“We shall have vengeance! Our strength lies not in defense but in attack. Mankind has grown strong in eternal struggles. We shall once more make the heroic decision to resist. Our idea - our people - is right, and so is invincible; every persecution will lead to our inner strengthening. This war is one of the elemental conflicts which will usher in a new world era. At its end, Deutschland will either be a world power or will not be at all! If the Deutsch people despair now, they will deserve no better than they get. If they despair, I will not be sorry for them if God lets them down.
"We shall have vengeance, I say again! For every bomb the Lizards use against us, we shall use six, eight, ten, a hundred bombs against them. We shall destroy them so completely, it shall be as if they never were. They have dared test themselves against the master race, and they shall fail!”
--Radio speech in 1943, responding to the explosive-metal bombing of Muenchen.[10]

Adolf Hitler in "News From the Front"

"News From the Front"
POD: December 8, 1941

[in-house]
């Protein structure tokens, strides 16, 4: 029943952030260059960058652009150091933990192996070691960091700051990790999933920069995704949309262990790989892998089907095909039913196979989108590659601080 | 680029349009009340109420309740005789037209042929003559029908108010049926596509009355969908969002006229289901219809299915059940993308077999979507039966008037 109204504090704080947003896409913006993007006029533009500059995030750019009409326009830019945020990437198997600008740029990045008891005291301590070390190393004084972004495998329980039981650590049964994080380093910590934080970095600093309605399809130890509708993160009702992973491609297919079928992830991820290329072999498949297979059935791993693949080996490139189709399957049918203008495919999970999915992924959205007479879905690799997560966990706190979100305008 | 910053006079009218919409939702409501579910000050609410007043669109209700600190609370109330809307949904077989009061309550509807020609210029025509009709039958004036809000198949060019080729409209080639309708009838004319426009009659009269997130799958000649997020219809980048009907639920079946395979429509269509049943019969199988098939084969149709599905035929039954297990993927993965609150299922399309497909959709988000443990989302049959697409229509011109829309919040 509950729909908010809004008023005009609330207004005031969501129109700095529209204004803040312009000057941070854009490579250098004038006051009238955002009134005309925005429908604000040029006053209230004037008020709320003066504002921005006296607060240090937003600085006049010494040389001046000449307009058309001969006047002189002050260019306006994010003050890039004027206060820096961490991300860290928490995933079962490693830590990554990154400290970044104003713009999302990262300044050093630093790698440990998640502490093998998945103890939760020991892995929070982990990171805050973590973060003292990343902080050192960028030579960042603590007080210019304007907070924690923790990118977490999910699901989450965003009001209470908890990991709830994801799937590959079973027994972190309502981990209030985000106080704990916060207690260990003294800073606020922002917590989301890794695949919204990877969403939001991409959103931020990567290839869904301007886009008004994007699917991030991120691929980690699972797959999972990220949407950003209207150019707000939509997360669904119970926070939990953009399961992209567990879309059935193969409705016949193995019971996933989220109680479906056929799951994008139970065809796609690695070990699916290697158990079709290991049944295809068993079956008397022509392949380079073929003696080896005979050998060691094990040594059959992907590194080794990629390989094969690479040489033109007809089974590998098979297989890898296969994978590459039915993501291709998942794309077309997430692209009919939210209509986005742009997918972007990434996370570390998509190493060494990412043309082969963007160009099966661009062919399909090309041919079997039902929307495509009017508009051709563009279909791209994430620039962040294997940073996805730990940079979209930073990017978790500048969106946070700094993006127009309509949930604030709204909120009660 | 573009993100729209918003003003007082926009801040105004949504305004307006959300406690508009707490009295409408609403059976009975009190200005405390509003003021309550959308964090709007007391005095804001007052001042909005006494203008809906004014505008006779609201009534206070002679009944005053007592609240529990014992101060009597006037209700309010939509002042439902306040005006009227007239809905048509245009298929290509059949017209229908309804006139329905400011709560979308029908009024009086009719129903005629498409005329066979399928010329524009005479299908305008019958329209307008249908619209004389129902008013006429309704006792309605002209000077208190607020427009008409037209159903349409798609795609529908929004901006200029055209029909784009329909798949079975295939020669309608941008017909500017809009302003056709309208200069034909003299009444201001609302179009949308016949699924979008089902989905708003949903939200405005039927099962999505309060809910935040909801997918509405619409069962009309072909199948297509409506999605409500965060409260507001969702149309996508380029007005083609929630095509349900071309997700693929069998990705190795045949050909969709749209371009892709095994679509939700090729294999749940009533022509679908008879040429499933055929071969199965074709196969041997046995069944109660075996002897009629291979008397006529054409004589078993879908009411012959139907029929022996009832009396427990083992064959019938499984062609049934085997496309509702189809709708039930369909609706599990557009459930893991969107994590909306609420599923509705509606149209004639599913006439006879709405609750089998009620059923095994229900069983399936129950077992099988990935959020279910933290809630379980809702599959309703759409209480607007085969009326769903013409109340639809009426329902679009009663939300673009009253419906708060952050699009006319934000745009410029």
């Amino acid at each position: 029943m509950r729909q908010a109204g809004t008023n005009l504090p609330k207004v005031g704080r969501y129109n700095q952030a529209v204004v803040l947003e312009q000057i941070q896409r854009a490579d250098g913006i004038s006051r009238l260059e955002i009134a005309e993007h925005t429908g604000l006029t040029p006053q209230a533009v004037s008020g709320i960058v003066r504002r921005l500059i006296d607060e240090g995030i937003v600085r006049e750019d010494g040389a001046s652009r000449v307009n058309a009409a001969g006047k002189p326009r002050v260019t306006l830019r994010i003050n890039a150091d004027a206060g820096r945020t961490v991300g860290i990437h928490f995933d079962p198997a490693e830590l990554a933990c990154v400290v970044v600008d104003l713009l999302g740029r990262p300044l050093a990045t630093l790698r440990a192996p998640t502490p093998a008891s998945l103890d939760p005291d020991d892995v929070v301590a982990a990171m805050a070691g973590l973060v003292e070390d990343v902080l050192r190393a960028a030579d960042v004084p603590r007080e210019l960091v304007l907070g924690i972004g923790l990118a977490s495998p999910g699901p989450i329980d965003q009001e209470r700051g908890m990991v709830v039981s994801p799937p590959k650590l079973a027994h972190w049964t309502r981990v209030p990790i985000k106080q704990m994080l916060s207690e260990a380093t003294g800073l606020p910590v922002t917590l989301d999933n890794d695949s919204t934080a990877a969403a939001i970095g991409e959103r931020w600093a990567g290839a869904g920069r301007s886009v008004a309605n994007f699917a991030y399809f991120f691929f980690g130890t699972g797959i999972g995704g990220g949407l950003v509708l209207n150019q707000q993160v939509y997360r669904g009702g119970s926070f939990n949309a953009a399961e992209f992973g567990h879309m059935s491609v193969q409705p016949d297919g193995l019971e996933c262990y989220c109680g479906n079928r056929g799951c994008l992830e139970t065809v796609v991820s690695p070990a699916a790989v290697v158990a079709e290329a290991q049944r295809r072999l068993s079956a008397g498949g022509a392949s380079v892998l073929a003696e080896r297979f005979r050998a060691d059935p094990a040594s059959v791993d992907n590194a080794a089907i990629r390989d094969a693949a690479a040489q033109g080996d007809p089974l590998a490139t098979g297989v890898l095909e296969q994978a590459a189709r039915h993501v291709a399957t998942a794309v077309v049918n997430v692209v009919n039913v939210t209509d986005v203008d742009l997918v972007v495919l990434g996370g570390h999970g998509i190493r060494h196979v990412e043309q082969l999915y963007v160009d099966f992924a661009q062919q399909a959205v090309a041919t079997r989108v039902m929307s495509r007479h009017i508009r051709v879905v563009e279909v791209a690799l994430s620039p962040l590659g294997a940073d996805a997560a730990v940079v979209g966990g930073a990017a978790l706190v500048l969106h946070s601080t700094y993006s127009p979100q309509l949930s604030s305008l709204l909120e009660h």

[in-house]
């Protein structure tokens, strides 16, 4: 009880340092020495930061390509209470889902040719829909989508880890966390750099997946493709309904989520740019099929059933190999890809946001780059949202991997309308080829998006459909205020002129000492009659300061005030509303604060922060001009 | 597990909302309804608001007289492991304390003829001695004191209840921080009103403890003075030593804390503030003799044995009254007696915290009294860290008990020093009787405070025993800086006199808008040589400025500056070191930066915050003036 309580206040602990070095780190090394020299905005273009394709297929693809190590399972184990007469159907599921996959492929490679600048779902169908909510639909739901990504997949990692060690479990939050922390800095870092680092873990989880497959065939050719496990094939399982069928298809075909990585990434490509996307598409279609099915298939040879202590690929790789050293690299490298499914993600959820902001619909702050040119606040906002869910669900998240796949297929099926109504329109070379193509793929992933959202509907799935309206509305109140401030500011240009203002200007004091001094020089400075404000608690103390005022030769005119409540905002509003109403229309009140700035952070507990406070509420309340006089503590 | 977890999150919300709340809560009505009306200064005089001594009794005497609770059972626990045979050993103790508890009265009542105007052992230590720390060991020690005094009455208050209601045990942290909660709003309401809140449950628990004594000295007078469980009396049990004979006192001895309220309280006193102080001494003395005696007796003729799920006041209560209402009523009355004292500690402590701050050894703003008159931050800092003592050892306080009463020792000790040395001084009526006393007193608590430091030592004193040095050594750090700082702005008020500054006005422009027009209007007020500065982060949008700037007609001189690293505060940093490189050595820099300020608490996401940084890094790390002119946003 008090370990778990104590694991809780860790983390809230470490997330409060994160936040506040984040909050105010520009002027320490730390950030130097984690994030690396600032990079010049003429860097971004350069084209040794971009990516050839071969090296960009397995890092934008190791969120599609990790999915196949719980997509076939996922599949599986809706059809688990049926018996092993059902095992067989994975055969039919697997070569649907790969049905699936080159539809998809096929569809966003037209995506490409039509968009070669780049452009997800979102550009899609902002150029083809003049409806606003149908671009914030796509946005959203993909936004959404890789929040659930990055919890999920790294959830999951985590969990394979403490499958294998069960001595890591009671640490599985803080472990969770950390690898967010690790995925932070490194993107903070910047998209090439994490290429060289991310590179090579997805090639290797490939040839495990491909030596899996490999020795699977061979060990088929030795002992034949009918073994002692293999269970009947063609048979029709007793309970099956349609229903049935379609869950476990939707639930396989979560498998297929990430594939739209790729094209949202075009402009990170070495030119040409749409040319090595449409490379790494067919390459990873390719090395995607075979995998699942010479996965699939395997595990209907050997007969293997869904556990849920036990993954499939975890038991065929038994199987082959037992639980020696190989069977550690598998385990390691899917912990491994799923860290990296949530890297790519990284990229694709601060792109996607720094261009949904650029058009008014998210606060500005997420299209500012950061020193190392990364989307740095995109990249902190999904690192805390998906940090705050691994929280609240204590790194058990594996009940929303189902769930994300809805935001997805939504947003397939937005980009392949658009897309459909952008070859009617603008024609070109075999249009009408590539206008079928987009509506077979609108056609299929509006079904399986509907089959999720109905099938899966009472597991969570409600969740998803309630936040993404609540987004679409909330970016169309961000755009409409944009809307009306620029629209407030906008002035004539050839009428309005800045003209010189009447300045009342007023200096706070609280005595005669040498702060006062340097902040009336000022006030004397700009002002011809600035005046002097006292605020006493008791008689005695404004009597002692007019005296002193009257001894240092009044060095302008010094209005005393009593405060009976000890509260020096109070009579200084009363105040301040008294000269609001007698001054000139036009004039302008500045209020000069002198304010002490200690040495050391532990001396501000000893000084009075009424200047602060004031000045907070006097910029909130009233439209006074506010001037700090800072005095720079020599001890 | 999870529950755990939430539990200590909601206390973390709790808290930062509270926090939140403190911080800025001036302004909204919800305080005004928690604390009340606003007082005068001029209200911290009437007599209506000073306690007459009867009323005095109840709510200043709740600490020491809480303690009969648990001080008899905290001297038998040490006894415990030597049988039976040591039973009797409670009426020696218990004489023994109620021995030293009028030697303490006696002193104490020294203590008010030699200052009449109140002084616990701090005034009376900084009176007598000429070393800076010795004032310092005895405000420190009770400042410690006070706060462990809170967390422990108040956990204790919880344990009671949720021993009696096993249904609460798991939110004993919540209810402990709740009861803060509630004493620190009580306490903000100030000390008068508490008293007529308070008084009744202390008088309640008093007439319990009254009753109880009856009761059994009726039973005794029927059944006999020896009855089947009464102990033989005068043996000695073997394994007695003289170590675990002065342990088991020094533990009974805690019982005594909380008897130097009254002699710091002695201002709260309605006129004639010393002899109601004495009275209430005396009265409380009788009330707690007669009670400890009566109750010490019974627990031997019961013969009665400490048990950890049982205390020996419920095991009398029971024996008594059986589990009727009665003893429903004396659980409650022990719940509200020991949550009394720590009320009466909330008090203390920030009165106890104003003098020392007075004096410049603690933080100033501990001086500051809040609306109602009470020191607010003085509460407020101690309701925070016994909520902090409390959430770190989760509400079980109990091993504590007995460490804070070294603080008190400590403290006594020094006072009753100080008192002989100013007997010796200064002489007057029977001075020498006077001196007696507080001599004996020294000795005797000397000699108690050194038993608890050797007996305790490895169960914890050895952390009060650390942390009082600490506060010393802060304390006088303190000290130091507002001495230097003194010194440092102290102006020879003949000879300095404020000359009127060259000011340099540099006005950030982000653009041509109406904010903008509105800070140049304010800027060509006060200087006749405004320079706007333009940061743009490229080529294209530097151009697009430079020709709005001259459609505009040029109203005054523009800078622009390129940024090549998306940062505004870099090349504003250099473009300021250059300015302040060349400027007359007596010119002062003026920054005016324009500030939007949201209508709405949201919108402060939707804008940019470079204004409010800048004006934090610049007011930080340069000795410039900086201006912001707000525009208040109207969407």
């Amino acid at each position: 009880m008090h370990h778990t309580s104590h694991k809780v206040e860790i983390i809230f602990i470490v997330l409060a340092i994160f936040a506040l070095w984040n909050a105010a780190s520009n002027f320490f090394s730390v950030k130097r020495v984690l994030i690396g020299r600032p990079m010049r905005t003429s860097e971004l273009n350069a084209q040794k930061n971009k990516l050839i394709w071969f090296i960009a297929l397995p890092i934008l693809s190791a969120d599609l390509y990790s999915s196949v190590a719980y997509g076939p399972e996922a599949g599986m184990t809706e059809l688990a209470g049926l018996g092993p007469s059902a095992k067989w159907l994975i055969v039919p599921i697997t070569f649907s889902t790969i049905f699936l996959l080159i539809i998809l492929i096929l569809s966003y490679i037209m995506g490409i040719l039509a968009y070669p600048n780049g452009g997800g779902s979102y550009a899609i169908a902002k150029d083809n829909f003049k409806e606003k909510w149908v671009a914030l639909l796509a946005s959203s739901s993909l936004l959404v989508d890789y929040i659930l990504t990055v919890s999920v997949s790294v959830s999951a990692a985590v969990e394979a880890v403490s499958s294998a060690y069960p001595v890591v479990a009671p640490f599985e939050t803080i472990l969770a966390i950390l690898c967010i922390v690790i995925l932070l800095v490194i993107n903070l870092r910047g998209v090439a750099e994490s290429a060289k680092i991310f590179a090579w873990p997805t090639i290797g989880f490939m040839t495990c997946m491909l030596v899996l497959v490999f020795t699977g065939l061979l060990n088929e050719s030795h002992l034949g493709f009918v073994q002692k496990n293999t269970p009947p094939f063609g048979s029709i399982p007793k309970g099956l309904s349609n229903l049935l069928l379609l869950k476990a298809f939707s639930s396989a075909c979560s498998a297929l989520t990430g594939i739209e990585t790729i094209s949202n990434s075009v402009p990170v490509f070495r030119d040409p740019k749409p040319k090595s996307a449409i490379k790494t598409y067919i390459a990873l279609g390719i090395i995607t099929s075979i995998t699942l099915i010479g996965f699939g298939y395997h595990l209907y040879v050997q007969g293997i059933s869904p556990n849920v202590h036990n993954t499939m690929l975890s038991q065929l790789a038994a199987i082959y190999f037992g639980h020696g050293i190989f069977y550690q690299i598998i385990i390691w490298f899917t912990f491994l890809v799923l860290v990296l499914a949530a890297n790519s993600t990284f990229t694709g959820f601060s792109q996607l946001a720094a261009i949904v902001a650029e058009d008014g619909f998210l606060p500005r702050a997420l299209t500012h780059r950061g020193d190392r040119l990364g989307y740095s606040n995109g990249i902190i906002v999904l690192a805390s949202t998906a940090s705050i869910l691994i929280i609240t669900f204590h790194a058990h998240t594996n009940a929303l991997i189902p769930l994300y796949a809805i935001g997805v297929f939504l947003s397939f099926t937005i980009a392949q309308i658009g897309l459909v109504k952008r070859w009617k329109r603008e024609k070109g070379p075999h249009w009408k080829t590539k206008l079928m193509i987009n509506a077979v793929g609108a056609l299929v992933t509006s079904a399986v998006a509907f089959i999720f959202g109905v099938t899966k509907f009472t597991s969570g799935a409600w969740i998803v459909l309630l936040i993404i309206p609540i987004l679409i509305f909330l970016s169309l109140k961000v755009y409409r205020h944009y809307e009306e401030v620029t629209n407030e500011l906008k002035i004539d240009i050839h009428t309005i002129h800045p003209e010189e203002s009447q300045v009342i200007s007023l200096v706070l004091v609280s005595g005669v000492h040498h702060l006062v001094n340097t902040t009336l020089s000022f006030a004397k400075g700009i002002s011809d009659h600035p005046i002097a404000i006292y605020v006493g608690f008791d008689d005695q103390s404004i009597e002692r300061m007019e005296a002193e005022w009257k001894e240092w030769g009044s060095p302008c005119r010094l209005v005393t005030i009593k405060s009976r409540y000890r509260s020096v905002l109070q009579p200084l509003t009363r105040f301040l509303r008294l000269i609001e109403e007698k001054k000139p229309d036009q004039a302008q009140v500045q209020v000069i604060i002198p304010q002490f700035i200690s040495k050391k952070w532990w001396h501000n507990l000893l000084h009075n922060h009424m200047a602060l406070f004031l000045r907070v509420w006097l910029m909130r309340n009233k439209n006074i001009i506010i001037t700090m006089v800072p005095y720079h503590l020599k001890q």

Type of Appearance: Contemporary references

Adolf Hitler was Führer of Germany during World War II. On May 28, 1942, the Honolulu Advertiser claimed that the "fats cats" in Franklin D. Roosevelt's administration, who believed they had a monopoly on the truth, were worse enemies of freedom than Hitler and Tojo put together.[11]

Adolf Hitler in Days of Infamy

Days of Infamy
POD: March, 1941;
Relevant POD: December 7, 1941
Type of Appearance: Contemporary references

Adolf Hitler was seen by many Americans as the greatest threat to freedom in the world. However, the United States was unable to pursue the planned "Germany first" policy, due the Japanese conquest of most American territories in the Pacific, and Japanese attacks on the West Coast. Consequently, Hitler's forces straddled much of Europe, threatening the British in North Africa and the Russians in their motherland.